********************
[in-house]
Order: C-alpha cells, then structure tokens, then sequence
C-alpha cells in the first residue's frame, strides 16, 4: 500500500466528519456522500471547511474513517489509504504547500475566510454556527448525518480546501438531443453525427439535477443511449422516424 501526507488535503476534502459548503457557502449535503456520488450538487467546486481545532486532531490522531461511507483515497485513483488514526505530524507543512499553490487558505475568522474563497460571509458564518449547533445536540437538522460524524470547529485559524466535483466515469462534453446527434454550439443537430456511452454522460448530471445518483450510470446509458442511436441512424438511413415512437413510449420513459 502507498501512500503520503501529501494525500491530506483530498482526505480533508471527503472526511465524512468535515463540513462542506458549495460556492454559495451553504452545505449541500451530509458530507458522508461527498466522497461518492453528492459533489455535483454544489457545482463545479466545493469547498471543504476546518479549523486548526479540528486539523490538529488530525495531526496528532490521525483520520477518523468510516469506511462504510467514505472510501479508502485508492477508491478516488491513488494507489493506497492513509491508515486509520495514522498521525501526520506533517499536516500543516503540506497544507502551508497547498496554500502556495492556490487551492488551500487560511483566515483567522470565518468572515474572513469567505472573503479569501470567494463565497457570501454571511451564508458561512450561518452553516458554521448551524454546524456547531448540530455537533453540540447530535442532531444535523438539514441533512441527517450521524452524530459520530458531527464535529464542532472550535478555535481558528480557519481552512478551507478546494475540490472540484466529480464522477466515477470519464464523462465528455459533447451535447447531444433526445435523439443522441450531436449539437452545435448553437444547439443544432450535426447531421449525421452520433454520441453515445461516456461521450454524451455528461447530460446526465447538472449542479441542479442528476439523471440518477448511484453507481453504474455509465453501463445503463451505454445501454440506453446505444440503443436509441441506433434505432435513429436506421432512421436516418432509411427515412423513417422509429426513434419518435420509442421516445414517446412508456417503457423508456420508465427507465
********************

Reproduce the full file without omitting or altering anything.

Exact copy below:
[in-house]
Order: C-alpha cells, then structure tokens, then sequence
C-alpha cells in the first residue's frame, strides 16, 4: 500500500466528519456522500471547511474513517489509504504547500475566510454556527448525518480546501438531443453525427439535477443511449422516424 501526507488535503476534502459548503457557502449535503456520488450538487467546486481545532486532531490522531461511507483515497485513483488514526505530524507543512499553490487558505475568522474563497460571509458564518449547533445536540437538522460524524470547529485559524466535483466515469462534453446527434454550439443537430456511452454522460448530471445518483450510470446509458442511436441512424438511413415512437413510449420513459 502507498501512500503520503501529501494525500491530506483530498482526505480533508471527503472526511465524512468535515463540513462542506458549495460556492454559495451553504452545505449541500451530509458530507458522508461527498466522497461518492453528492459533489455535483454544489457545482463545479466545493469547498471543504476546518479549523486548526479540528486539523490538529488530525495531526496528532490521525483520520477518523468510516469506511462504510467514505472510501479508502485508492477508491478516488491513488494507489493506497492513509491508515486509520495514522498521525501526520506533517499536516500543516503540506497544507502551508497547498496554500502556495492556490487551492488551500487560511483566515483567522470565518468572515474572513469567505472573503479569501470567494463565497457570501454571511451564508458561512450561518452553516458554521448551524454546524456547531448540530455537533453540540447530535442532531444535523438539514441533512441527517450521524452524530459520530458531527464535529464542532472550535478555535481558528480557519481552512478551507478546494475540490472540484466529480464522477466515477470519464464523462465528455459533447451535447447531444433526445435523439443522441450531436449539437452545435448553437444547439443544432450535426447531421449525421452520433454520441453515445461516456461521450454524451455528461447530460446526465447538472449542479441542479442528476439523471440518477448511484453507481453504474455509465453501463445503463451505454445501454440506453446505444440503443436509441441506433434505432435513429436506421432512421436516418432509411427515412423513417422509429426513434419518435420509442421516445414517446412508456417503457423508456420508465427507465